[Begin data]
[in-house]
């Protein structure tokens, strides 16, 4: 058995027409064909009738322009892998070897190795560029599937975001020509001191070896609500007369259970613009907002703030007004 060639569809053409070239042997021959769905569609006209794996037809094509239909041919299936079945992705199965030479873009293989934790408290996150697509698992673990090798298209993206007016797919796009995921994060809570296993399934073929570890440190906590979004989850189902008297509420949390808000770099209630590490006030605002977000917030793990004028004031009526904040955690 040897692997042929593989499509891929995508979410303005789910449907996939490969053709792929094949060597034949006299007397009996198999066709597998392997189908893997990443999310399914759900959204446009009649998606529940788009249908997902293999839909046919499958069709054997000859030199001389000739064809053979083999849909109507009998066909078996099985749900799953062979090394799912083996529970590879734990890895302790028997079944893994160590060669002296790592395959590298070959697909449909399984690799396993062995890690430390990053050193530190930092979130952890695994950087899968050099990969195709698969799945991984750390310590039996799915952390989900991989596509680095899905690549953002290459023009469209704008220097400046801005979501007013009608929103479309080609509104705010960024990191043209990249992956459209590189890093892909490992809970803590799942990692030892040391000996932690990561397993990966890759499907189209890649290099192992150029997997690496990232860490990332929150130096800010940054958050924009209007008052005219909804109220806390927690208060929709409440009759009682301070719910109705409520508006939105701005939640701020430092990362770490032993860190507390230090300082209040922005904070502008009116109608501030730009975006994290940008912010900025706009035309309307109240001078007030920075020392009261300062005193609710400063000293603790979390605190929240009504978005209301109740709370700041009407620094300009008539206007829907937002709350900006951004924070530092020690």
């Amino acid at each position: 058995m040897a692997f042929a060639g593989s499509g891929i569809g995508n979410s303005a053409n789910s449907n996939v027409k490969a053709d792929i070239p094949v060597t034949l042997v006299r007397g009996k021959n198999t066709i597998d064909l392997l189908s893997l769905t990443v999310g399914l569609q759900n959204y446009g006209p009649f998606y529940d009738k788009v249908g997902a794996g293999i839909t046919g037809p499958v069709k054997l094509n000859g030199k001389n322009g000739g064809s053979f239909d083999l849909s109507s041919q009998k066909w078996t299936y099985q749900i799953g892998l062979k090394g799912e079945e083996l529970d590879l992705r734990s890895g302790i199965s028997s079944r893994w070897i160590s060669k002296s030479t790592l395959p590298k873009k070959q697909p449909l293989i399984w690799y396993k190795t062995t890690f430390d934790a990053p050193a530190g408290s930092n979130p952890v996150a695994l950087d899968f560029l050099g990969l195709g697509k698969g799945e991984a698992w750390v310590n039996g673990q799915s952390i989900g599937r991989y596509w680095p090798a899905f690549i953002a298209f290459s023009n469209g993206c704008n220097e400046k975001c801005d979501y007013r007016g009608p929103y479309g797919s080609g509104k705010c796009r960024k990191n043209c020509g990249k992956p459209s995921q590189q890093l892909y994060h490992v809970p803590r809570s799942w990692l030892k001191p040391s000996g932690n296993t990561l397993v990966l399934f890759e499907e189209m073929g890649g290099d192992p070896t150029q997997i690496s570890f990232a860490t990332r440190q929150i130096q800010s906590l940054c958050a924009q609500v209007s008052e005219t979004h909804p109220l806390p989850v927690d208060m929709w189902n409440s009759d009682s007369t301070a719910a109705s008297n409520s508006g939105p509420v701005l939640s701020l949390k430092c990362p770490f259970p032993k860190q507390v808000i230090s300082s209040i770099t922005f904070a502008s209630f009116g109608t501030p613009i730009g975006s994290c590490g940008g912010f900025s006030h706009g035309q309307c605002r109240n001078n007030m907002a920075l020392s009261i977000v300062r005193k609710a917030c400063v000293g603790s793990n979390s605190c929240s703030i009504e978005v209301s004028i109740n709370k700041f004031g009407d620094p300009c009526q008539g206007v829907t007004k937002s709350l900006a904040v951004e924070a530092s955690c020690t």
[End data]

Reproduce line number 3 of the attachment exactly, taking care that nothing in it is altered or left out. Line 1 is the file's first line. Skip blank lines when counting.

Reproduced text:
């Amino acid at each position: 058995m040897a692997f042929a060639g593989s499509g891929i569809g995508n979410s303005a053409n789910s449907n996939v027409k490969a053709d792929i070239p094949v060597t034949l042997v006299r007397g009996k021959n198999t066709i597998d064909l392997l189908s893997l769905t990443v999310g399914l569609q759900n959204y446009g006209p009649f998606y529940d009738k788009v249908g997902a794996g293999i839909t046919g037809p499958v069709k054997l094509n000859g030199k001389n322009g000739g064809s053979f239909d083999l849909s109507s041919q009998k066909w078996t299936y099985q749900i799953g892998l062979k090394g799912e079945e083996l529970d590879l992705r734990s890895g302790i199965s028997s079944r893994w070897i160590s060669k002296s030479t790592l395959p590298k873009k070959q697909p449909l293989i399984w690799y396993k190795t062995t890690f430390d934790a990053p050193a530190g408290s930092n979130p952890v996150a695994l950087d899968f560029l050099g990969l195709g697509k698969g799945e991984a698992w750390v310590n039996g673990q799915s952390i989900g599937r991989y596509w680095p090798a899905f690549i953002a298209f290459s023009n469209g993206c704008n220097e400046k975001c801005d979501y007013r007016g009608p929103y479309g797919s080609g509104k705010c796009r960024k990191n043209c020509g990249k992956p459209s995921q590189q890093l892909y994060h490992v809970p803590r809570s799942w990692l030892k001191p040391s000996g932690n296993t990561l397993v990966l399934f890759e499907e189209m073929g890649g290099d192992p070896t150029q997997i690496s570890f990232a860490t990332r440190q929150i130096q800010s906590l940054c958050a924009q609500v209007s008052e005219t979004h909804p109220l806390p989850v927690d208060m929709w189902n409440s009759d009682s007369t301070a719910a109705s008297n409520s508006g939105p509420v701005l939640s701020l949390k430092c990362p770490f259970p032993k860190q507390v808000i230090s300082s209040i770099t922005f904070a502008s209630f009116g109608t501030p613009i730009g975006s994290c590490g940008g912010f900025s006030h706009g035309q309307c605002r109240n001078n007030m907002a920075l020392s009261i977000v300062r005193k609710a917030c400063v000293g603790s793990n979390s605190c929240s703030i009504e978005v209301s004028i109740n709370k700041f004031g009407d620094p300009c009526q008539g206007v829907t007004k937002s709350l900006a904040v951004e924070a530092s955690c020690t």